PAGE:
Hi there, WineFriend! Welcome to our ‘Everything You Need to Know’ series, in which we tell you — you guessed it — everything you need to know about individual grape varietals. We’ll be talking about all the wines you can think of — going into their history, where they’re grown in the world, and what their typical flavour profiles look like. We hope you enjoy!
One of the most famous red grapes on the planet, cabernet sauvignon is also one of the most age-worthy — making great examples both sought-after among experts in the know and regularly quaffed by wine lovers the world over. Unlike the finicky and temperamental pinot noir grape, cabernet has a serious backbone; it’s tough and hardy and can stand up to elements and weather that would ruin other varietals. This particular strength means it’s grown in most of the world’s great wine regions — and in this post, we’ll give you the rundown on that and more. Scroll down for the skinny on this royal red!
Cabernet sauvignon: a history
Fun facts you can take to your next pub quiz: 1) cabernet sauvignon has been grown in France’s Bordeaux region since at least 1600 AD and 2) the ‘King of the Grapes’ only exists thanks to an accidental cross between the red cabernet franc and the white sauvignon blanc.
But perhaps the biggest event in cabernet sauvignon’s history (other than its fortuitous creation, of course) was the storied 1976 Judgment of Paris, which saw the landscape of cabernet altered forever. Here, New World cabernet sauvignon (an offering from Napa Valley’s Stag’s Leap) beat all Bordeaux examples in a blind taste test — firmly establishing California’s cab reputation amongst a circle of experts and tasters who’d long considered it inferior to the traditional French options.
Here’s what you can expect from a typical cabernet:
Primary aromas and flavour characteristics: plum, boysenberry, blackcurrant leaf, capsicum, fresh herbs, black cherry, cocoa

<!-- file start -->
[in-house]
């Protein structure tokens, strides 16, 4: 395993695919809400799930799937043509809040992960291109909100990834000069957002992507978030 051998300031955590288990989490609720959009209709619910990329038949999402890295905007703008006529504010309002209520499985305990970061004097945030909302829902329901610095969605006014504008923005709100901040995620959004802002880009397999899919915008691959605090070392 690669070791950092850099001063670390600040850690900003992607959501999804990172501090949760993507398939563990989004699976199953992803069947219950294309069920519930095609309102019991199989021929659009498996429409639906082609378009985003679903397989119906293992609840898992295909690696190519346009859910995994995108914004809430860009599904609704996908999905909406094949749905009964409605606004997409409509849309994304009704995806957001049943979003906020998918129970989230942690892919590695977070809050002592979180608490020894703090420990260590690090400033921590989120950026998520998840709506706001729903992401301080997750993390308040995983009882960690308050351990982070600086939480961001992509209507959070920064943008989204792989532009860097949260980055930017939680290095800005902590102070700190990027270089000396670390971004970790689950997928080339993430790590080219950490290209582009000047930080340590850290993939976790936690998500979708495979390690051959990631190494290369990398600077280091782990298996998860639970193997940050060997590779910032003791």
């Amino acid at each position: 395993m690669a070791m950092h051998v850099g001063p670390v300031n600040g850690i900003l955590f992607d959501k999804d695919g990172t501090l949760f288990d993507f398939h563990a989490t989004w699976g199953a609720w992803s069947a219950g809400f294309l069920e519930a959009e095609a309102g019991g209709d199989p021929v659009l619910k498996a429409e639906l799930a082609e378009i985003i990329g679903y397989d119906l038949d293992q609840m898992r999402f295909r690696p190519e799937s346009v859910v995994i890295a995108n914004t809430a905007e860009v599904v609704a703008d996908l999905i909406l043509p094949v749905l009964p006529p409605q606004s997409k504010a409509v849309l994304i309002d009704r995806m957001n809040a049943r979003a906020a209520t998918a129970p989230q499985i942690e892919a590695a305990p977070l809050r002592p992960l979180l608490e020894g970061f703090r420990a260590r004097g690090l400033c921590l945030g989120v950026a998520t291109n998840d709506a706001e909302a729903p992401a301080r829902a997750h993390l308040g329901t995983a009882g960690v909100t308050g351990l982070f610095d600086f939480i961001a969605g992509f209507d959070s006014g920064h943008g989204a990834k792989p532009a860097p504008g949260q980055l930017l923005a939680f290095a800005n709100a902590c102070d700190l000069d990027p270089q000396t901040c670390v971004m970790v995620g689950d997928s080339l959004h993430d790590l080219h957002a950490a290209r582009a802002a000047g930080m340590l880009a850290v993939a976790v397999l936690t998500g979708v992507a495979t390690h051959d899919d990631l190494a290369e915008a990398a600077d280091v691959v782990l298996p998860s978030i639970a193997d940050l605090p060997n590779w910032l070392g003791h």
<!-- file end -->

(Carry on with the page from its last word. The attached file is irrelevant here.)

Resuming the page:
Secondary aromas and flavour characteristics: liquorice, vanilla, black pepper, roasting pan juices, black olive, leather
Globe-hopping: the wide world of cabernet
Like most varietals, cabernet sauvignon’s characteristics will vary depending on where the grape was grown and the techniques the winemaker used to shepherd it into the bottle. But it’s the growing region in particular that exerts the greatest influence on the end product, meaning you can often detect where a certain cabernet hails from based on how it tastes and smells. Here’s a quick cheat sheet to help you get better acquainted with the world of cabernet sauvignon:
Old World wines hail from Europe’s traditional winemaking regions (France, Italy, Spain, etc.) and are typically higher in acidity and lighter in body, fruit density, and alcohol.
France: French cabernet sauvignon has been bewitching the world since time immemorial, thanks to its heightened herbal and floral characters, elegant lightness of body, and lean and bright acidity. The most famous French wine region is, of course, Bordeaux — where cabernet sauvignon utterly dominates the Left Bank of the Gironde River; grows in famous appellations such as Margaux, Haut Médoc, and Pessac-Léognan; and is frequently blended with merlot. Looking to try something outside Bordeaux? You can also get beautiful French cabernets from the Loire Valley and Le Midi.